This year, I almost ran out of time to send out our annual holiday card and newsletter. Almost. But I had the cards made, picked them up, wrote the newsletter, printed it on pretty paper, and got them ready to send just in the bare nick of time. To expedite the process of actually getting all 114 out, I enlisted the family. After all, the card is from Us, and should be sent out by Us, right? So I gathered the troops, placed them strategically around the kitchen table and gave everyone their orders: Twin B was the return address and stamp putter-onner, Twin A was the address label putter-onner, I was the newsletter folder and card stuffer, BK was the sealer (with a sponge and water, no spit, gross), and Little Miss was to put on the envelope any kind of random Christmassy stickers that she could find around the house.
“Uh, do you know that she’s putting Trader Joe’s stickers on these?” asked BK.
“That’s OK, it’s quirky and campy. Besides, they’re Christmassy,” I said all casually and nonchalantly, as if that’s how I am about our cards.
We had Christmas music playing, and it was festive and fun.
Until I turned into the Card Nazi.
“Who put that stamp on upside down?” I said, in a scary Exorcist voice, as an envelope made its way down the assembly line. “We cannot have this! If you’re going to be part of the process, we need to have strict quality control here!” Yes, I said that. (Although it really wasn’t Exorcist mean, but bordering on Kate Gosselin mean.)
“Oh my gosh! All those address labels are crooked! You have to put them on straight, like this!” I said, getting all hot and sweaty.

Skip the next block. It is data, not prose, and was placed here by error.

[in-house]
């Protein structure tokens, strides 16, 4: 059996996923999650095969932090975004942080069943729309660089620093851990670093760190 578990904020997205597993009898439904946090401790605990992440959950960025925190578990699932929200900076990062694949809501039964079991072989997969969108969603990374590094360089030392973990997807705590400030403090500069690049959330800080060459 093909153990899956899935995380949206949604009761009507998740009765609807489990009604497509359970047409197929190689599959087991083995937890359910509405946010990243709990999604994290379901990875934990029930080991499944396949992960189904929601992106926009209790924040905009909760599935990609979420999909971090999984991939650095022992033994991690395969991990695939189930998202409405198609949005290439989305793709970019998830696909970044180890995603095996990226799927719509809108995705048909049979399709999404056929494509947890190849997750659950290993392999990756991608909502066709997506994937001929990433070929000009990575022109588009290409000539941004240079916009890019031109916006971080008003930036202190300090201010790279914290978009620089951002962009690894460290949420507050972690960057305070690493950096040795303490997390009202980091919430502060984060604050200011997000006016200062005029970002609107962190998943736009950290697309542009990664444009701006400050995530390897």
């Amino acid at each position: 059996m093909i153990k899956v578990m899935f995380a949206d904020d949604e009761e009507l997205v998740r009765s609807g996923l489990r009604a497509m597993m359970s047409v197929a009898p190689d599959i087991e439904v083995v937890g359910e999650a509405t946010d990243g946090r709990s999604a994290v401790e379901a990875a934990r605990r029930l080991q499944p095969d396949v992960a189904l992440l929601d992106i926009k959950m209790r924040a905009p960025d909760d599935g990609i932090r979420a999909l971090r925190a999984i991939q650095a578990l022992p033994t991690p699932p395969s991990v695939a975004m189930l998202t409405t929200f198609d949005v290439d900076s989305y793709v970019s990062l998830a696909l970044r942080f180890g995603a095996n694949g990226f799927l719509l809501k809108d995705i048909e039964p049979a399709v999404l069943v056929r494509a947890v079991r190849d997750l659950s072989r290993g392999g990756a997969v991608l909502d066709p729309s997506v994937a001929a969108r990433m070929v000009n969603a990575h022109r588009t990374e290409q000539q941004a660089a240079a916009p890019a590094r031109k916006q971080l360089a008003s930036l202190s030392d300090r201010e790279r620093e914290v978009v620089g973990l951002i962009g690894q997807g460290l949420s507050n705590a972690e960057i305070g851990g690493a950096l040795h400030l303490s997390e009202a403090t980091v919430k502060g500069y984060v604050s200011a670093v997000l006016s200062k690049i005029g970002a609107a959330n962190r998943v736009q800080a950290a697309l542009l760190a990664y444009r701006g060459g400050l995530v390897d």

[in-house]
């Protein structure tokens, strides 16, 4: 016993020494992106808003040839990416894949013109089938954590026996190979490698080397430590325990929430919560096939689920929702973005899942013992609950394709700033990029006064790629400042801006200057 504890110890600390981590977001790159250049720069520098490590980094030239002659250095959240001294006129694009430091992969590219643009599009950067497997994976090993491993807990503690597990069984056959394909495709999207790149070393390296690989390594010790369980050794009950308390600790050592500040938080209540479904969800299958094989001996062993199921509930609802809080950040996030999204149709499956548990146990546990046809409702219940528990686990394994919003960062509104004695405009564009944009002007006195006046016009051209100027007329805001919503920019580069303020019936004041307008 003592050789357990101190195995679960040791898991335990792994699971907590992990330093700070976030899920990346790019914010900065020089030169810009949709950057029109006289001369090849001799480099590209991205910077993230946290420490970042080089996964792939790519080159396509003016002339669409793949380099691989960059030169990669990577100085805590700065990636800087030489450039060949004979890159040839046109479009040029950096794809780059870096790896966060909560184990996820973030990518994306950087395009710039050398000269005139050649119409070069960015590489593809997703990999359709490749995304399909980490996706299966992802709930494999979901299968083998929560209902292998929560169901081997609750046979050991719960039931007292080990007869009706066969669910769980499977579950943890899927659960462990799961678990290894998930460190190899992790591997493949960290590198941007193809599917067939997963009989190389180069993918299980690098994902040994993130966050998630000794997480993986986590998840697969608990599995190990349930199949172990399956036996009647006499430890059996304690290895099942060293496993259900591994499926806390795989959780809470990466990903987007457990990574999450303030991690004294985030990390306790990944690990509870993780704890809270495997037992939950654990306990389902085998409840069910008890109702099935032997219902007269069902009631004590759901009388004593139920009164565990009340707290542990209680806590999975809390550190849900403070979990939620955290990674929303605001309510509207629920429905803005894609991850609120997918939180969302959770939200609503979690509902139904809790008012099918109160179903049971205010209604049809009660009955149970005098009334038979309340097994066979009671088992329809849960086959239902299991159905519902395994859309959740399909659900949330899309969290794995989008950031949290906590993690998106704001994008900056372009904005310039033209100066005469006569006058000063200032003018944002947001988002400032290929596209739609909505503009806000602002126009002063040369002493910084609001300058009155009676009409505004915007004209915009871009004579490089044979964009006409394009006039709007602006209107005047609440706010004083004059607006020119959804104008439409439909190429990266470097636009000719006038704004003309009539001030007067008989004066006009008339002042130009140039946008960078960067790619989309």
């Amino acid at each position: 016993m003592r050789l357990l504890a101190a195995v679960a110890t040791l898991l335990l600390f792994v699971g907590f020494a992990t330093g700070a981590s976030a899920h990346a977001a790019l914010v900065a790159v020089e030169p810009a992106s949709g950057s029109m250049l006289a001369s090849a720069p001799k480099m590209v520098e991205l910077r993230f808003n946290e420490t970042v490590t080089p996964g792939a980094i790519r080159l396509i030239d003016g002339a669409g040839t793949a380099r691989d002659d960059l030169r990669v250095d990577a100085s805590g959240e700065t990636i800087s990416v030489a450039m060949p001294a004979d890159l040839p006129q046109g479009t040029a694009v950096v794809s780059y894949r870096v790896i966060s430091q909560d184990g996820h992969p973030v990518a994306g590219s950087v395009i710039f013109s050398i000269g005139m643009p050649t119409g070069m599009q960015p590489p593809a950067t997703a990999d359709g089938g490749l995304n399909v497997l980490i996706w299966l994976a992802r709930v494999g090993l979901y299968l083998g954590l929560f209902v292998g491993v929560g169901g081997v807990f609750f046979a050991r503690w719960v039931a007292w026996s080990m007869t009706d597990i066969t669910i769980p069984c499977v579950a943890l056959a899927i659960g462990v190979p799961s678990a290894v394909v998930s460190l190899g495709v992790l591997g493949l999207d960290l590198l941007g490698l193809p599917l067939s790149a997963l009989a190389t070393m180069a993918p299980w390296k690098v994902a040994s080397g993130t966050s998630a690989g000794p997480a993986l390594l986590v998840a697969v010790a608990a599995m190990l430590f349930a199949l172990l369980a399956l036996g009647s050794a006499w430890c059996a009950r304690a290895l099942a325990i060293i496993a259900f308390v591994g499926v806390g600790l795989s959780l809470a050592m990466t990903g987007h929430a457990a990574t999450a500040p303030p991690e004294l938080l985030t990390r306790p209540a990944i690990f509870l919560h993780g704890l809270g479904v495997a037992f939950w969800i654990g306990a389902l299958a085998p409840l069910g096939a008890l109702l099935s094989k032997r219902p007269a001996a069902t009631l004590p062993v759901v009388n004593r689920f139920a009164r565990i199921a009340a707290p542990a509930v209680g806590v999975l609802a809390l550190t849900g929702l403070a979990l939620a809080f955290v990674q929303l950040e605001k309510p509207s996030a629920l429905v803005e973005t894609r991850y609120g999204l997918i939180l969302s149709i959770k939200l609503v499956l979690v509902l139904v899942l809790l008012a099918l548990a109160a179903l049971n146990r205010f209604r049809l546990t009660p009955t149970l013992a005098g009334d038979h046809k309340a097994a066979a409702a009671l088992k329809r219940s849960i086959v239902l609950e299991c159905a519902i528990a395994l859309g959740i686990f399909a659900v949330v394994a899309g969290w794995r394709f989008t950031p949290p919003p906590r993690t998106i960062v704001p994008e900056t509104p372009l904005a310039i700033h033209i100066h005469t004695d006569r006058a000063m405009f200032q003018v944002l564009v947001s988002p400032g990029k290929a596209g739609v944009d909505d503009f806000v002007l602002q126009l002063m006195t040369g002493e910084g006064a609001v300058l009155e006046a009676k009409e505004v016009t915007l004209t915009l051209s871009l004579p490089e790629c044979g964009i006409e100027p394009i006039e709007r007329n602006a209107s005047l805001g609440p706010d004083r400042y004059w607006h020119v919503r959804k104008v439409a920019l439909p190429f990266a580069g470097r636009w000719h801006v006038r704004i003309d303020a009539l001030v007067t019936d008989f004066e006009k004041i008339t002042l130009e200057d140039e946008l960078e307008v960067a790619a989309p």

And then: BK had the idea to make some hot tea for us all and serve it with some freshly baked shortbread cookies.
“Are you kidding???? And get all that shortbread grease on the cards????” was my response to his kindly offer.
I was Kate Gosselin.
But these were our Christmas cards we were working on!
The thing is, I do take time with our card, selecting the right pictures, and then carefully wording our newsletter so that it doesn’t come across as braggy or boring. We all know those holiday newsletters get a bad rap. There are actually websites and blogs devoted to the Bad Holiday Newsletter. Really. I don’t look too closely at them, though, for fear of seeing one of mine on there.
I actually love receiving a newsletter, and am a little disappointed when I open a card and there isn’t one. I also love seeing the photos of everyone’s kids, and how cute they are and how much they’ve grown over the year. But that’s me. When I deposited those 114 perfectly sealed, almost perfectly stamped letters into the mailbox, I cringed a little, knowing that there are people out there who don’t feel the same way as I do about them. And that’s OK if they are met with a sigh, an eye roll and an “oh, please,” before ending up in the recycle bin. I just don’t want to know about it. Or see it on a website someday. In the words of Rachel Zoe: I. Would. Die.